Now here's where it got ridiculous. Gregg tries to keep his cool, but I can see him coming unglued at this point. He says to the guy that it isn't his fault they didn't show up until after ten, four hours after they were scheduled to arrive, and that Saturday shouldn't count as an additional day because they didn't get here on time. He asks to speak to the guy's supervisor so he gets her on the phone for him. She isn't the most friendly or understanding person to deal with either, unfortunately. Gregg tries to work something out with her, explaining that these guys only just showed up at our house and have been rude to us. He understands he misunderstood the thing about the check, but there's nothing he can do about it at that late hour. She suggests he put it on a credit card because they can't release any of our stuff until they get paid somehow. The only credit card that we have just for emergencies won't hold the amount, plus the extra 5% the moving company is charging us to use one.
It's almost 11 o'clock by this time and none of our things have been unloaded. Either way, it looks like someone is going to be charged up the wazoo in order for us to be able to get our furniture. The lady just is not sympathetic to the situation we find ourselves in and unwilling to compromise. So Gregg is left with no other option but to call and wake up Jonathan Ford, the pastor of worship arts. He happens to still be awake and tells Gregg he'll call the church administrator about the situation. When he calls back he says that both he and Ken Adams, the administrator, are on their way over to resolve things. I was so relieved and blown away by the fact that they were willing to come here so late at night to help us.
It still takes about another half an hour for them to get everything straightened out. Ken tells the guys that the contract he has says that they have thirty days from the time they unload to pay them. The guy that was giving us problems tells him that that was through a broker and has nothing to do with his company's policy. Rather than arguing the point, Ken just gives the movers his company credit card so that we can finally just get our stuff. It's freaking midnight already and we're still looking at another two hours, at least, for them to unload everything off the truck. And Gregg's parents and grandpa are coming later that same morning. Craptastic.
We had them unload most of the stuff into the three car garage since we really only needed our kitchen table, beds, the tv, and the boxes full of our clothes. Ken and Jonathan hung around to make sure all our things got off the truck and nothing was damaged. They didn't end up leaving until 2:30 am. I was so tired and annoyed at the stupid movers. We only got about four hours of sleep before we were up again to get ready for my in-laws' visit. What a nightmare. I don't think I can ever trust a moving company again.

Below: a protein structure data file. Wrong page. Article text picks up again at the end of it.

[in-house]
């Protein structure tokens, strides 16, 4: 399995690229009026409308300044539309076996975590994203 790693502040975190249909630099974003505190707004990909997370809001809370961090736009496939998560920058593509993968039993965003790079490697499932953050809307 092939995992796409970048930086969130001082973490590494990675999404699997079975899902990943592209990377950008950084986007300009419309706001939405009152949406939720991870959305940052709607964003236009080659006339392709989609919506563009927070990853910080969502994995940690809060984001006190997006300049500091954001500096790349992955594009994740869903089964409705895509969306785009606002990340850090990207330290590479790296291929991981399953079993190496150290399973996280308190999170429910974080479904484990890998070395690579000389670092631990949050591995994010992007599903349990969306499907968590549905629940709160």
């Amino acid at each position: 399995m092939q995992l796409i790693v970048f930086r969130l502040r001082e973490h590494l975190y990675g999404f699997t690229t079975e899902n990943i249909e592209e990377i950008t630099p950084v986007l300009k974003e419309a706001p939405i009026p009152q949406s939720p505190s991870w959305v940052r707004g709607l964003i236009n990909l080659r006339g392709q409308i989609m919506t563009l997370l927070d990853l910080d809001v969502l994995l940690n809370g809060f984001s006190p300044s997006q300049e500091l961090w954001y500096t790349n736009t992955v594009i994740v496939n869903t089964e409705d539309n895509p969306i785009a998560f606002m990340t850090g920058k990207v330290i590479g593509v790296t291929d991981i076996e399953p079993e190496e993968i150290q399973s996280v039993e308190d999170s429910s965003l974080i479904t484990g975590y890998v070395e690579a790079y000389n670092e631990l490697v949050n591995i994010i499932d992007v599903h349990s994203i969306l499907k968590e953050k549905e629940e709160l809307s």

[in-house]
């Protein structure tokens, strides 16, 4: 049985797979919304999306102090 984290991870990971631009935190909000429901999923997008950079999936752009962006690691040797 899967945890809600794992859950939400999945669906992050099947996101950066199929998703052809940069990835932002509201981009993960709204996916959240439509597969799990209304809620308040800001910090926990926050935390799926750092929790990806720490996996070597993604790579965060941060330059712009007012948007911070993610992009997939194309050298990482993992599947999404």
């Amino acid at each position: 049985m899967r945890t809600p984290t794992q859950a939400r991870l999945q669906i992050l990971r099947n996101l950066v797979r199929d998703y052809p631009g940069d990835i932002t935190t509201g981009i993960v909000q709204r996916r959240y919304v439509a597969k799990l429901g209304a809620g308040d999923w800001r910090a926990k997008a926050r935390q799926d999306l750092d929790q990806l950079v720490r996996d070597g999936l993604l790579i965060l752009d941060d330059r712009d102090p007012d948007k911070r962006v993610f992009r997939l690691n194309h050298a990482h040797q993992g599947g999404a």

But, all of our belongings made it here and we have settled in as much as we can in a place that's not really ours. Gregg started his new job on May 1 and loves it. I was offered a job just yesterday, which I'm starting on the 21st. I'll be running a supported employment program at a large social services agency, supervising three other social workers. It sounds very interesting and challenging, as I've never supervised people before. My caseload will be relatively small, made up of 7 or 8 clients who I'll be helping obtain employment in the community. While I'm there, I'm going to go for my social work license, which they strongly encouraged me to get and will also offer me higher pay for.
Things are falling into place little by little. I always take transitions hard, and this is no exception. It's hard to move to whole other place completely unfamiliar, to give up our dog, to live out of boxes, to find a new job, to fit into a church where I don't know anybody. I still struggle with the changes that have to take place in order for us to make our way here.
I think it's safe to say I never, ever want to move again... with the exception of moving into a more permanent house just across town someday. I'm finding it weird that with any move you lose certain things and yet gain others at the same time. Trying to reconcile those things and make sense of it is a complicated, head spinning process. I want to rush right through the awkward beginning stage and just feel settled. Is that too much to ask for?
It's comforting, however, that we are in close proximity to our families. And actually seeing spring again is pretty wonderful- trees budding with apple blossoms and a cool breeze blowing through the windows. I am so looking forward to fall here.
If you're still reading, I congratulate you. I had to write this post over several days and am finally getting around to finishing it today. Did I mention dial-up is painful?